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Content-based instruction

Communicative approach: strong and weak version.

Weak version- learning to use English:


-recognises the importance of providing learners with opportunities to practice English for
communicative purposes.

Strong version- using English to learn it :


-asserts that language is aquired through communication

Strong version category- teaching through communication not for it:


-content-based instruction,
-task-based ,
-participatory approaches

Students learn to communicate by communicating.

Rationale for content-based instruction.

-language for specific purposes


-language for academic purposes

In competency-based instruction (CBI) adults learn language skills by studying vital 'life-coping'
skills. It integrates the learning of language with the learning of some other content.

Instructiors teach academic subjects where teaching the language is related to the content. Language
becomes the medium for learning content.
In the European context this instructional approach is content and language integrated learning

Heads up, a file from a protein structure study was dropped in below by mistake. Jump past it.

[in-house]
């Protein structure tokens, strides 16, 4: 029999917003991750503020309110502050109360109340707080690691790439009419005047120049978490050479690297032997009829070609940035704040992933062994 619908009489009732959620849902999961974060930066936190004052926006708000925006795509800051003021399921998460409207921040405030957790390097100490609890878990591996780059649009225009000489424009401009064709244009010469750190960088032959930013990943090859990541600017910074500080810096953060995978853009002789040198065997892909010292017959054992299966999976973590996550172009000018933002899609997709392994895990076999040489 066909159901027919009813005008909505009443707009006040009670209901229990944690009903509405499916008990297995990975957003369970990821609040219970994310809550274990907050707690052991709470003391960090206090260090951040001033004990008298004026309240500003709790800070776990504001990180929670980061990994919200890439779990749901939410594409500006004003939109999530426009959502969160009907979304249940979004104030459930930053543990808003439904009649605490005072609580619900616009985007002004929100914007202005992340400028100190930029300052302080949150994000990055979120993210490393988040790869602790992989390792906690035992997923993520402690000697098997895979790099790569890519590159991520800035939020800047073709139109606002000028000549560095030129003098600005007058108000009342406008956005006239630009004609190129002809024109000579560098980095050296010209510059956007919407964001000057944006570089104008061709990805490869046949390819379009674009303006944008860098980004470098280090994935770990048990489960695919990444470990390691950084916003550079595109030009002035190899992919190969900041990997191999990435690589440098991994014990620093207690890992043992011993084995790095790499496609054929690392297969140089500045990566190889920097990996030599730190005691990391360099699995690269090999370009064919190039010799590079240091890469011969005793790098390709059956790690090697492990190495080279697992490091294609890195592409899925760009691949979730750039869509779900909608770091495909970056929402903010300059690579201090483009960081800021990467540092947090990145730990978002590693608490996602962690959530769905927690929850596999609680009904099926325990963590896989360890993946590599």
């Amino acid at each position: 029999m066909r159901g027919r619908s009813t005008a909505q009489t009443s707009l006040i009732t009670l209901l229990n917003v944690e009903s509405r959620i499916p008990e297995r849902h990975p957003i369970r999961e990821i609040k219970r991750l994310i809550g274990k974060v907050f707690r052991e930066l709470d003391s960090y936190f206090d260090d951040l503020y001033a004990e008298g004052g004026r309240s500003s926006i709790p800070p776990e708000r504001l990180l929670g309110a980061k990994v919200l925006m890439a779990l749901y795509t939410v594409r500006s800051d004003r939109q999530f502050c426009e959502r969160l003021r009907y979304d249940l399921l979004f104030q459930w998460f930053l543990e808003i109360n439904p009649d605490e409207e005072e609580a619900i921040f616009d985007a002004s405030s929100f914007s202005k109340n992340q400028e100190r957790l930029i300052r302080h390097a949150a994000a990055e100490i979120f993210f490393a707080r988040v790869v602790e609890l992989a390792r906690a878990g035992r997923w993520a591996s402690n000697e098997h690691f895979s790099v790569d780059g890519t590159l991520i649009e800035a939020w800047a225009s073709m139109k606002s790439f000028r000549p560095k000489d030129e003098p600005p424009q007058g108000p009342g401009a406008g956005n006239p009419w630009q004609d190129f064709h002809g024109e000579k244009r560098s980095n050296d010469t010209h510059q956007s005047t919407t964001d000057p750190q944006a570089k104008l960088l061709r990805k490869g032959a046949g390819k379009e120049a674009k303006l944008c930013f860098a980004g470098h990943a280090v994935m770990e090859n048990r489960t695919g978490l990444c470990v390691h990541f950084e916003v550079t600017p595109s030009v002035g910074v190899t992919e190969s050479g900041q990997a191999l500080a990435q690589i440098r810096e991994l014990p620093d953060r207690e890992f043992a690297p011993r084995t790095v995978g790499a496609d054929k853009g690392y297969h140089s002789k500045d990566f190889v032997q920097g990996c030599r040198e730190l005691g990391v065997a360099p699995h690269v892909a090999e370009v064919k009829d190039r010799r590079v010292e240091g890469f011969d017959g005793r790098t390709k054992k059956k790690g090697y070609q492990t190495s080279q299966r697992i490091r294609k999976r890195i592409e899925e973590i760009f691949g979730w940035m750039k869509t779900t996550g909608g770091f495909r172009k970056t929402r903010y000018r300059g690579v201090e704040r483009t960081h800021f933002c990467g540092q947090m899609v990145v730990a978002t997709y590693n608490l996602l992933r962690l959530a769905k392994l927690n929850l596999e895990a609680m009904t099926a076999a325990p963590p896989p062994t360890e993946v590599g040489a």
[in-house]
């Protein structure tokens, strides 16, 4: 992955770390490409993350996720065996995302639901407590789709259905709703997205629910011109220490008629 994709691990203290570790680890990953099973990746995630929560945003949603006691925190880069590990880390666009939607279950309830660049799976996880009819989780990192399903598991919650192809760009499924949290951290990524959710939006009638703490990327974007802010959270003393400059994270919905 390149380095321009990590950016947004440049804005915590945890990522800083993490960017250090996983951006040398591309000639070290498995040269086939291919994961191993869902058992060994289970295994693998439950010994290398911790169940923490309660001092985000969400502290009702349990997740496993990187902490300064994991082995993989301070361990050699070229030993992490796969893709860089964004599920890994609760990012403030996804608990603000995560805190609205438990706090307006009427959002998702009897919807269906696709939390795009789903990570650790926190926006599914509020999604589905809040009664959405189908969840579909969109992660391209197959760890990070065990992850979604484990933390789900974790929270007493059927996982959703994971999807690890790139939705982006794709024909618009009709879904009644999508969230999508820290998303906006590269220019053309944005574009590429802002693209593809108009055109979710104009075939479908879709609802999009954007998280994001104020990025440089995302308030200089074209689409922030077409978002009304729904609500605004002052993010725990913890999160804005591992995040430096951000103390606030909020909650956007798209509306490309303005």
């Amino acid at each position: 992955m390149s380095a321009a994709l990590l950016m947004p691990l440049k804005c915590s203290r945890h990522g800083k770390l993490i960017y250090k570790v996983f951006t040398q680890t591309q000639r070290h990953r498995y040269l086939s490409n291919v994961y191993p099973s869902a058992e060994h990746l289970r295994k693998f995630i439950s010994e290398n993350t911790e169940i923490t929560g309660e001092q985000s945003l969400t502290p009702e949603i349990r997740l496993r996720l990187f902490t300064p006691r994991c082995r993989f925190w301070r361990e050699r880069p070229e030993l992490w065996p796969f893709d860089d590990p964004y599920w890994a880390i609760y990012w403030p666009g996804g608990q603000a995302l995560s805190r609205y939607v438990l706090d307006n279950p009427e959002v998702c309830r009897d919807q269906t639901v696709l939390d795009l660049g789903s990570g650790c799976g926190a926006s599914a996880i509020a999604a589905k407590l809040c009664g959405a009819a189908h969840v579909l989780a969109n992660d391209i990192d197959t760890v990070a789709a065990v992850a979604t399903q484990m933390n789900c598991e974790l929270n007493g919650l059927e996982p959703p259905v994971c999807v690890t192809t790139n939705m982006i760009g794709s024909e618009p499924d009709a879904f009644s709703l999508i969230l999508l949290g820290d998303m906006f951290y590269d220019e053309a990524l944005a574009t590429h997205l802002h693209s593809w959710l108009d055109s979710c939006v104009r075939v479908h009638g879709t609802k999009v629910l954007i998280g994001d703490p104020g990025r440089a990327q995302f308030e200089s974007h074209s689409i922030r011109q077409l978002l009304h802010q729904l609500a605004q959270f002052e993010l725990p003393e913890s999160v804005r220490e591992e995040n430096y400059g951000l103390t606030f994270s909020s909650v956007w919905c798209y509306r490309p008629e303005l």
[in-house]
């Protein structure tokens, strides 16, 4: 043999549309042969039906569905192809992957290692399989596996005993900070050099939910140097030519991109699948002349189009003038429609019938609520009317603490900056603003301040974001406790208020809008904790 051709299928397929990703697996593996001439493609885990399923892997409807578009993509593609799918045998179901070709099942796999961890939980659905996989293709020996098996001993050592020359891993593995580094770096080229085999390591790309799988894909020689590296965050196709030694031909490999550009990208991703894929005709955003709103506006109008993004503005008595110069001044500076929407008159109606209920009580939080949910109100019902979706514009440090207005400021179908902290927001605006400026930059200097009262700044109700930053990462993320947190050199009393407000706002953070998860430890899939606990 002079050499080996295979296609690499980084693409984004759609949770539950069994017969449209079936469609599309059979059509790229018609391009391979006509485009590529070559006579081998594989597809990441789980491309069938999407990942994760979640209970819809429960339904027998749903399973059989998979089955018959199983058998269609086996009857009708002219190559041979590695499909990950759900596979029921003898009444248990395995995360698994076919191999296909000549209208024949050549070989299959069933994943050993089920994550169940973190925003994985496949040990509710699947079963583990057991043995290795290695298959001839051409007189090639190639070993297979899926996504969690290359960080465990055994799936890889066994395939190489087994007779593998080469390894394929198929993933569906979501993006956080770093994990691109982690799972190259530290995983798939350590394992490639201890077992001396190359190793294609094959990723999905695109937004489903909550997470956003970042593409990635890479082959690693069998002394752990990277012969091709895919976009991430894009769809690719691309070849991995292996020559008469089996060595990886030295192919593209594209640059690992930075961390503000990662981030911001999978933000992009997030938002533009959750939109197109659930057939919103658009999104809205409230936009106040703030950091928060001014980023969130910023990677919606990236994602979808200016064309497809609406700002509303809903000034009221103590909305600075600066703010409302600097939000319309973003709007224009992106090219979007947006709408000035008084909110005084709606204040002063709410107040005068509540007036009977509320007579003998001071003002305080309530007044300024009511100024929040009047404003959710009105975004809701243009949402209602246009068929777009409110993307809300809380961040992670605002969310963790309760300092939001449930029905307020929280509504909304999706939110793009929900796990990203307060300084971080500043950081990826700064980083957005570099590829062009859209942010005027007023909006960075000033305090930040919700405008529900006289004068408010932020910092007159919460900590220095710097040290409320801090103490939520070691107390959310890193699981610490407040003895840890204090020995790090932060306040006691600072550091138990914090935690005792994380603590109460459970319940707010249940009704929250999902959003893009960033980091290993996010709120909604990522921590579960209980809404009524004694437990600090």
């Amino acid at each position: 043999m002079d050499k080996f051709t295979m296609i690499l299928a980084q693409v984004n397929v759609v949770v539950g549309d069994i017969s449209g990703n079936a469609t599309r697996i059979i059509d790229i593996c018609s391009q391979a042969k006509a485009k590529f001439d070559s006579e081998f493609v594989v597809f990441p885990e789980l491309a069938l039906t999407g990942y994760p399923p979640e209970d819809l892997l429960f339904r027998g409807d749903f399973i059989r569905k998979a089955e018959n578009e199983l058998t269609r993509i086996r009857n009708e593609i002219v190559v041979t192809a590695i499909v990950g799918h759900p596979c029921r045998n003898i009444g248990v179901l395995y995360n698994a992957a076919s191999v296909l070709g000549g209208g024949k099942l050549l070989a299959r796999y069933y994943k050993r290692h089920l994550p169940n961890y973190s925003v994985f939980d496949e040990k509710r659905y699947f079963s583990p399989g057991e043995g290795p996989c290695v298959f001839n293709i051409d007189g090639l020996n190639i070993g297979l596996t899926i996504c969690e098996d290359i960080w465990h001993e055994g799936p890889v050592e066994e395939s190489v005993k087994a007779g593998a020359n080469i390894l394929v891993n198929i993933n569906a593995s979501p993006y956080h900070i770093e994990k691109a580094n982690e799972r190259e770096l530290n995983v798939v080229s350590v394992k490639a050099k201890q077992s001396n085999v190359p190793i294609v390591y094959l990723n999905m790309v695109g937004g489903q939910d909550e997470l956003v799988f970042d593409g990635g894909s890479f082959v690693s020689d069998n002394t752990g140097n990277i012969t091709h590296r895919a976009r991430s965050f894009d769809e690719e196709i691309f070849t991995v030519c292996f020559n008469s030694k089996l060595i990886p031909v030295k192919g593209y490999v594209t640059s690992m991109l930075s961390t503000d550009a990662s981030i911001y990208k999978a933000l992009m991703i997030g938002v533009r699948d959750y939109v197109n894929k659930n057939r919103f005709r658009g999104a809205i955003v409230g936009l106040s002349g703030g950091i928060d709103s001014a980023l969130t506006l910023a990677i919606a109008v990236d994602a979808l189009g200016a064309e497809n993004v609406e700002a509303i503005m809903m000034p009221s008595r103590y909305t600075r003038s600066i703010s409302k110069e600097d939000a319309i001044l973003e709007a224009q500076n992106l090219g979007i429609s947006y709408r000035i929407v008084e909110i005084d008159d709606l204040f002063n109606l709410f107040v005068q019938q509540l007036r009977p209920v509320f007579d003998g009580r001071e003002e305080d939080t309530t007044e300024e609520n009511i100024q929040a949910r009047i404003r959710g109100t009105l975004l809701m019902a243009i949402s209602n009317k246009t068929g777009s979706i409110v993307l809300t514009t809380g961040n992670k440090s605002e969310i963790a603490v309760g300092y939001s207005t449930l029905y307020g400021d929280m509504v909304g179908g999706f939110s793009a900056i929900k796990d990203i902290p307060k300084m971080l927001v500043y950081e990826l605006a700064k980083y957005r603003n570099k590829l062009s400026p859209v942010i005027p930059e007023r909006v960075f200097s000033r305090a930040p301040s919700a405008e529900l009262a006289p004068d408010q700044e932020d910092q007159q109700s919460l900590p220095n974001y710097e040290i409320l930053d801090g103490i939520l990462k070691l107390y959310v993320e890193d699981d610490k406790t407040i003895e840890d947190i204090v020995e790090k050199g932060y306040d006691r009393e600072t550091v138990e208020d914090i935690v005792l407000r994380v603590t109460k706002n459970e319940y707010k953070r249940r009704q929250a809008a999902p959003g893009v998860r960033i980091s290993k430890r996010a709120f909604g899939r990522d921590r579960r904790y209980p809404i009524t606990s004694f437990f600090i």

CLIL.

Marsh defines CLIL as:


-dual-focused educational context in which an additional language is used as a medium in the
teaching and learning of non-language content.
Goals of teachers using CBI:
-teachers want to master both language and content, they encourage both simultaneously.

The role of the teacher:


-to scaffold the language needed for study of the content.

Teacher guides student's learning and students are using the language they are studying.

Whole language approach (WL):


-calls for language to be regarded holistically (vocabulary, grammar, pronuncuation)

Top-down approach:
-first to understand the meaning of the overall text before they work on the linguistic forms
comprising it.

Bottom-up approach:
-students learn a language piece by piece and then work to put the pieces in place, constructing texts
out of the pieces.

Techniques:

-dictogloss: first time through, students listen for the main idea, and then the second time they listen
for details.

-graphic organizers: visual displays that help students to organize and remember new information.

-language experience approach: students take turns dictating a story about their life experiences to
the teacher who writes it down in the target language.

-process writing: brainstorming, pre-writing phase, but there is no teacher involvement in writing.

-dialogue journals: students writing in their journals in class or for homework regularly.